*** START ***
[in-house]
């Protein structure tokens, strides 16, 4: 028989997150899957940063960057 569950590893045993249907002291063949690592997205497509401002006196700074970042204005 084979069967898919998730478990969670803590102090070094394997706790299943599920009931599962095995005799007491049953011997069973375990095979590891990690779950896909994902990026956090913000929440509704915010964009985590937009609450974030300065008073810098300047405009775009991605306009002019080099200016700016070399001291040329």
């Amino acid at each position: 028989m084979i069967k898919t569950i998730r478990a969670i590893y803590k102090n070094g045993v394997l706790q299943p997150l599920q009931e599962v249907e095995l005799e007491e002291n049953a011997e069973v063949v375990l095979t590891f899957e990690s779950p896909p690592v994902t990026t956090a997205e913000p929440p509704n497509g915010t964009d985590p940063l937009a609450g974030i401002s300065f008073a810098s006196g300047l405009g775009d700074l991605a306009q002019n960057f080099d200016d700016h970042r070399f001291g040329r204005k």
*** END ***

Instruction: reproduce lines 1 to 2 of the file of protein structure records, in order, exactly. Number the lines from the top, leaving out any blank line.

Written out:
[in-house]
């Protein structure tokens, strides 16, 4: 028989997150899957940063960057 569950590893045993249907002291063949690592997205497509401002006196700074970042204005 084979069967898919998730478990969670803590102090070094394997706790299943599920009931599962095995005799007491049953011997069973375990095979590891990690779950896909994902990026956090913000929440509704915010964009985590937009609450974030300065008073810098300047405009775009991605306009002019080099200016700016070399001291040329």